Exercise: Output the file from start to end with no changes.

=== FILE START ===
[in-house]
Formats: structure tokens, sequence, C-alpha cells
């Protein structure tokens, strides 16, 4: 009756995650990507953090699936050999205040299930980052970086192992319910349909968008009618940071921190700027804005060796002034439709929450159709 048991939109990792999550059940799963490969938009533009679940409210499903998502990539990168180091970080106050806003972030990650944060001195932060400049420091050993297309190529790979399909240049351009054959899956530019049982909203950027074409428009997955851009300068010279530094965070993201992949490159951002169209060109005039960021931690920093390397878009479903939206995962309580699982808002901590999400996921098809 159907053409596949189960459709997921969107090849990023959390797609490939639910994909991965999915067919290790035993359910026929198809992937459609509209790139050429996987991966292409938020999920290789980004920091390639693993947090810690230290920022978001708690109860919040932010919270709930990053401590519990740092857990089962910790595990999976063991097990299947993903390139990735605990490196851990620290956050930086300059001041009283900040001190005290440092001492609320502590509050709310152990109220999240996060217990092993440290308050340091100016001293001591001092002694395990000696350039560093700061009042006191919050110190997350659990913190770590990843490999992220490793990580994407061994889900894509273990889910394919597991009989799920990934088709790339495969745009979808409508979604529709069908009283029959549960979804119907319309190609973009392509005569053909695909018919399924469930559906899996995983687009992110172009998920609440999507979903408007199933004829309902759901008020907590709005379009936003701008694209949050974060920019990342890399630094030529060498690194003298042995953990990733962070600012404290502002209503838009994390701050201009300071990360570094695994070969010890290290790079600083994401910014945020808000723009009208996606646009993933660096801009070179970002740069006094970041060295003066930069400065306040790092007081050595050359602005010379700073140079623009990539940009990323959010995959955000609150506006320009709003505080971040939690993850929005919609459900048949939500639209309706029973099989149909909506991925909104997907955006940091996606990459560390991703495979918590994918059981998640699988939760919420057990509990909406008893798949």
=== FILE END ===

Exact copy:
[in-house]
Formats: structure tokens, sequence, C-alpha cells
């Protein structure tokens, strides 16, 4: 009756995650990507953090699936050999205040299930980052970086192992319910349909968008009618940071921190700027804005060796002034439709929450159709 048991939109990792999550059940799963490969938009533009679940409210499903998502990539990168180091970080106050806003972030990650944060001195932060400049420091050993297309190529790979399909240049351009054959899956530019049982909203950027074409428009997955851009300068010279530094965070993201992949490159951002169209060109005039960021931690920093390397878009479903939206995962309580699982808002901590999400996921098809 159907053409596949189960459709997921969107090849990023959390797609490939639910994909991965999915067919290790035993359910026929198809992937459609509209790139050429996987991966292409938020999920290789980004920091390639693993947090810690230290920022978001708690109860919040932010919270709930990053401590519990740092857990089962910790595990999976063991097990299947993903390139990735605990490196851990620290956050930086300059001041009283900040001190005290440092001492609320502590509050709310152990109220999240996060217990092993440290308050340091100016001293001591001092002694395990000696350039560093700061009042006191919050110190997350659990913190770590990843490999992220490793990580994407061994889900894509273990889910394919597991009989799920990934088709790339495969745009979808409508979604529709069908009283029959549960979804119907319309190609973009392509005569053909695909018919399924469930559906899996995983687009992110172009998920609440999507979903408007199933004829309902759901008020907590709005379009936003701008694209949050974060920019990342890399630094030529060498690194003298042995953990990733962070600012404290502002209503838009994390701050201009300071990360570094695994070969010890290290790079600083994401910014945020808000723009009208996606646009993933660096801009070179970002740069006094970041060295003066930069400065306040790092007081050595050359602005010379700073140079623009990539940009990323959010995959955000609150506006320009709003505080971040939690993850929005919609459900048949939500639209309706029973099989149909909506991925909104997907955006940091996606990459560390991703495979918590994918059981998640699988939760919420057990509990909406008893798949």